It is considered good data center practice to have every connection from every server's pNIC to the switch ports carefully documented. Do you? Do you trust the documentation? Is it up to date? If yes you are fine and can stop reading here...
If you want to be sure, and if you use Cisco switches in your data centers then there is a much more reliable way to track these connections: The Cisco Discovery Protocol (CDP). On Cisco devices this is enabled by default, and it periodically broadcasts interface information to the devices attached to its ports (like your ESX hosts).
By default ESX(i) (version 3.5 and above) will receive these broadcasts and display the information in it through the VI client. In the Hosts and Clusters-view select Networking in the Configuration tab of a host. This will display your virtual switches with their physical up-links (vmnic0, vmnic1, etc.). Now click on the little speech bubbles next to the Physical Adapters and a window like the following will pop up:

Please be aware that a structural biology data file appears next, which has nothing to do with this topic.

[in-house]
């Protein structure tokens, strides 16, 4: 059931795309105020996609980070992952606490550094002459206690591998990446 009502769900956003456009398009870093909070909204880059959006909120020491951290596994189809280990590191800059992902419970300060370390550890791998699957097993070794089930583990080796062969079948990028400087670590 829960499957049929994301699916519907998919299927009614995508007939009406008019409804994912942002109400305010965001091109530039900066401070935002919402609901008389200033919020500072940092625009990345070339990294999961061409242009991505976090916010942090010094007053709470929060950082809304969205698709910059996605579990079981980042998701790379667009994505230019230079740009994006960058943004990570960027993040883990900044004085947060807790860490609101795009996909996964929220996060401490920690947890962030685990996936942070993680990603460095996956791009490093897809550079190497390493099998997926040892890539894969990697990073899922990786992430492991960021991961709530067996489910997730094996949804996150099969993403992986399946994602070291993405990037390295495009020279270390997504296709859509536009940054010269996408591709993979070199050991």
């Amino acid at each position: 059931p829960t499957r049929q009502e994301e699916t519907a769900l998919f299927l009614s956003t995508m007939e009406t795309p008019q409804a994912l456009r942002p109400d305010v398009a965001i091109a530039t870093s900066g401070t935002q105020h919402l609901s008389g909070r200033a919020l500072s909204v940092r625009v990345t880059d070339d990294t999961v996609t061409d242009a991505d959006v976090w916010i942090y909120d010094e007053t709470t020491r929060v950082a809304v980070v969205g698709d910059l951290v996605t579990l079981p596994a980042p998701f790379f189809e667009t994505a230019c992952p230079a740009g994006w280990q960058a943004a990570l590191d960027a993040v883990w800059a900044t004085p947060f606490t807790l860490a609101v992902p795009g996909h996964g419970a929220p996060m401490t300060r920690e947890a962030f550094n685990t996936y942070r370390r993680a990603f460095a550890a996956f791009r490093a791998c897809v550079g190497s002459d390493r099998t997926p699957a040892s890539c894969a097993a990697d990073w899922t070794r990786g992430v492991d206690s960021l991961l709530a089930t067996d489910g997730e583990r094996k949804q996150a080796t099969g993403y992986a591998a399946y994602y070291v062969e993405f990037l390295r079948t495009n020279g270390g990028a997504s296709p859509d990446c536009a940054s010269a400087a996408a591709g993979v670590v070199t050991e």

|CDP information shown in the VI client|
You can find a lot useful information here. The Device ID is the name of the Cisco switch. And Port ID shows the number/name of the switch module and the port number on that module. So you can tell your network admins exactly what switch port they need to check.
If CDP information is not available for a physical adapter the pop-up window will also tell you this. Possible reasons: You don't use Cisco switches or have CDP broadcasts disabled on them, or the ESX(i) host's interfaces are not in CDP listen mode.
For more detailed information on CDP and how to configure it in ESX see the VMware KB: Cisco Discovery Protocol (CDP) network information.